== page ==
Search
  • Martha Rasche

What I Wore


These days find me sorting donations at the local St. Vincent de Paul store, and one day last week I came upon a large grocery bag filled with old clothing patterns. Butterick, Simplicity, McCall’s.

Immediately, images surfaced of homemade clothing from my childhood, along with the memories surrounding them.

For a special day of Head Start, Mom made for me what I always considered my “Cheerios” outfit — it was a pair of shorts and a sleeveless top made of bright yellow fabric sprinkled with what looked to me like white “Cheerios” cereal. Near the bottom of the shirt, the side seams were replaced by a couple of white seam-binding ties.

When I was in elementary school, my older sister Barb spent a summer Saturday afternoon sewing me a jumperlike dress of orange, navy and white plaid with big navy buttons. How proud was I when I could wear my new dress to church that very evening!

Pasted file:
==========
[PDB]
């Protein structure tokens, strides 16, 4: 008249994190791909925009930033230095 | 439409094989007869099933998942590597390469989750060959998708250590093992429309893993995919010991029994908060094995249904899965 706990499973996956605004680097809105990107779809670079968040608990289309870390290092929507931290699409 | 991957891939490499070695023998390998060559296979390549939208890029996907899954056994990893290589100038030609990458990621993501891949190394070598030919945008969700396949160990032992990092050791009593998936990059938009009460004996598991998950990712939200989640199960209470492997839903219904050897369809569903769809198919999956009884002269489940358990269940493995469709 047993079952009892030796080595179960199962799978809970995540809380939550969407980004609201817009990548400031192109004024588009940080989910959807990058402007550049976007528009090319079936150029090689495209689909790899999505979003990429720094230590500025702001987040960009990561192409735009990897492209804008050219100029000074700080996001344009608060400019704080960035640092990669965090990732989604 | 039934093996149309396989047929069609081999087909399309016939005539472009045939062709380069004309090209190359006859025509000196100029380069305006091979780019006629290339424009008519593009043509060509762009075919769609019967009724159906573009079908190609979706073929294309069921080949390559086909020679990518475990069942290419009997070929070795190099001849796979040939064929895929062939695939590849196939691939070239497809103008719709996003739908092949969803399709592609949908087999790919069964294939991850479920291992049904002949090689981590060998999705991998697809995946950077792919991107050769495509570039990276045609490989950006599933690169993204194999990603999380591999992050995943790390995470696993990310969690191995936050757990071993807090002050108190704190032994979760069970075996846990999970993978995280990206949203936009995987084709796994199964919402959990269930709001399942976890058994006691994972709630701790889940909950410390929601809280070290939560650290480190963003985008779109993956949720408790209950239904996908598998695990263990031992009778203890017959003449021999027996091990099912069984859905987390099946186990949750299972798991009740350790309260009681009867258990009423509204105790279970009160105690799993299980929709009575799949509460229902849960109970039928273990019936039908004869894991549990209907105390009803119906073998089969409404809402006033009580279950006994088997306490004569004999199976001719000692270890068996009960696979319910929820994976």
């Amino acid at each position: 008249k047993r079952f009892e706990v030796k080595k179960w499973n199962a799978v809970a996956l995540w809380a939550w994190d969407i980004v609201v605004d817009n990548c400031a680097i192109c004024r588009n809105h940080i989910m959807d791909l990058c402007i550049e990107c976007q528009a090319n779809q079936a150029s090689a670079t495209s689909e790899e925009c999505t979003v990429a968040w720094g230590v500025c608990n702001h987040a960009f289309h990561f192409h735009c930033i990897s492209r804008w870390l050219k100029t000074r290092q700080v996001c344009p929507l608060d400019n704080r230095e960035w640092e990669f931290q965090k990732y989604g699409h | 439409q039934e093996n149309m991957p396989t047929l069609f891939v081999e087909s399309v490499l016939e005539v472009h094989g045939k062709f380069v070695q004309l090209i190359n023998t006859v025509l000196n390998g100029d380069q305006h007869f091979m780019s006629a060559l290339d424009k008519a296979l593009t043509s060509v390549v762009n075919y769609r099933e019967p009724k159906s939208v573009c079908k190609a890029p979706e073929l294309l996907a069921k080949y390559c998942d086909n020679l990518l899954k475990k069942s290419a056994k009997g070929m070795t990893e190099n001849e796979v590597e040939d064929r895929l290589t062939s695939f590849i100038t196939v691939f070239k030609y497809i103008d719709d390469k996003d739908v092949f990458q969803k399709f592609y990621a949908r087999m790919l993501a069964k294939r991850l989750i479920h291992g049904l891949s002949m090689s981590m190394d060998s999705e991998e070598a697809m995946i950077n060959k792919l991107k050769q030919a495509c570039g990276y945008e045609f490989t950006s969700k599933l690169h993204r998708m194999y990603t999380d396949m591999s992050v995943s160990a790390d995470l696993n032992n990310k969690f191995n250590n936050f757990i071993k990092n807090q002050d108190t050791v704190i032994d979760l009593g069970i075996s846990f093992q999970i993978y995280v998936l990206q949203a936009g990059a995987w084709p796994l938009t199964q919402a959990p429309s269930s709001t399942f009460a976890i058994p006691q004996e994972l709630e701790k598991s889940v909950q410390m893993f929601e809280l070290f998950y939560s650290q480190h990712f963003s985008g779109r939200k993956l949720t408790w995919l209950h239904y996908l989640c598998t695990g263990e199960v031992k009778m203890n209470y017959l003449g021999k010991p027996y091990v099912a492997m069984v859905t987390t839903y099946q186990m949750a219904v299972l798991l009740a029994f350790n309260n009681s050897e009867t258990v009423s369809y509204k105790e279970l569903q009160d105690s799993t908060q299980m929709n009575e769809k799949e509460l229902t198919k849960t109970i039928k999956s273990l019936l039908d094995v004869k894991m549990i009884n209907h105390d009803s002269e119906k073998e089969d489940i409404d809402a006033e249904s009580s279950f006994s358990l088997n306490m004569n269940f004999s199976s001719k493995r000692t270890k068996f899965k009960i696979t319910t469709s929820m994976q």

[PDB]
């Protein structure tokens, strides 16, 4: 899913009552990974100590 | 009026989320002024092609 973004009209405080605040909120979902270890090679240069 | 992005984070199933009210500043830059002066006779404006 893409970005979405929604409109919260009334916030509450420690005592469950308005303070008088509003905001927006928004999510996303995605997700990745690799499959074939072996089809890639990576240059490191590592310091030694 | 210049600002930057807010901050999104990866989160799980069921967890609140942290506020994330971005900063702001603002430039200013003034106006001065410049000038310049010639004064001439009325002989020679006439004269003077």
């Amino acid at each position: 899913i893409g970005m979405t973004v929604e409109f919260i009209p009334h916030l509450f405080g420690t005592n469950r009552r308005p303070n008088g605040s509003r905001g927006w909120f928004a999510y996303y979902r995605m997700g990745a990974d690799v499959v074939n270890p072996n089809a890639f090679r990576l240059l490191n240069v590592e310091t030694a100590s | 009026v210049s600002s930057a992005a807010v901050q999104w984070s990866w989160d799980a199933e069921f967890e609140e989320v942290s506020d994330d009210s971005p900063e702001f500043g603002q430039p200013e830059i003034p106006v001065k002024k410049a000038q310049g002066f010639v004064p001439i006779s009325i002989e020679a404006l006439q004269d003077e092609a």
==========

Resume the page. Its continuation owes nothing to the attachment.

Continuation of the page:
Another summer, in the days leading up to my sister next to me in age, Rosie, going on a weeklong 4-H reward trip at Purdue University (it was 1974; I remember TV news of President Nixon’s impeachment proceedings blended with the hum of the sewing machine), our sister Clare sewed what seemed like an entire new wardrobe of shorts and blouses for her. I was so jealous! When I earned the same trip a few years later I also got new home-sewn clothing, including a pair of khaki shorts with a snazzy matching vest.

In June of 1975, when I was 11, I spent two weeks with my sister Dort, Mom and Great-Aunt Mary driving to California and back, visiting relatives along the way. In rural Nebraska, Mom bought two pieces of flowered cotton material — the perfect, practical souvenir from the local mercantile — from which she sewed me smock tops. One of those smocks, the red one, stuck around for more than 35 years, first in my own school wardrobe and then, much faded, in what my mom wore around the farm.

#writing

69 views

Recent Posts

See All

Missing A Friend

After a fitful few hours of sleep, yesterday I awoke to a day with no Dawn. The day before, she died. Most unexpectedly. Age 59. Dawn and I worked together for years as editors at The Herald. Were we

100 Years Ago

One hundred years ago this summer, Frank and Anna (Schroeder) Rasche welcomed son Ernest into the world. Forty-three years and some months later, Ernest became my father. When my mom (who will be 94 n

Uncle Roman

For as long as I can remember, I knew that I once had an uncle Roman. For just as long, I knew that he died as a teenager when he was climbing over a fence while hunting and a gun discharged. I did no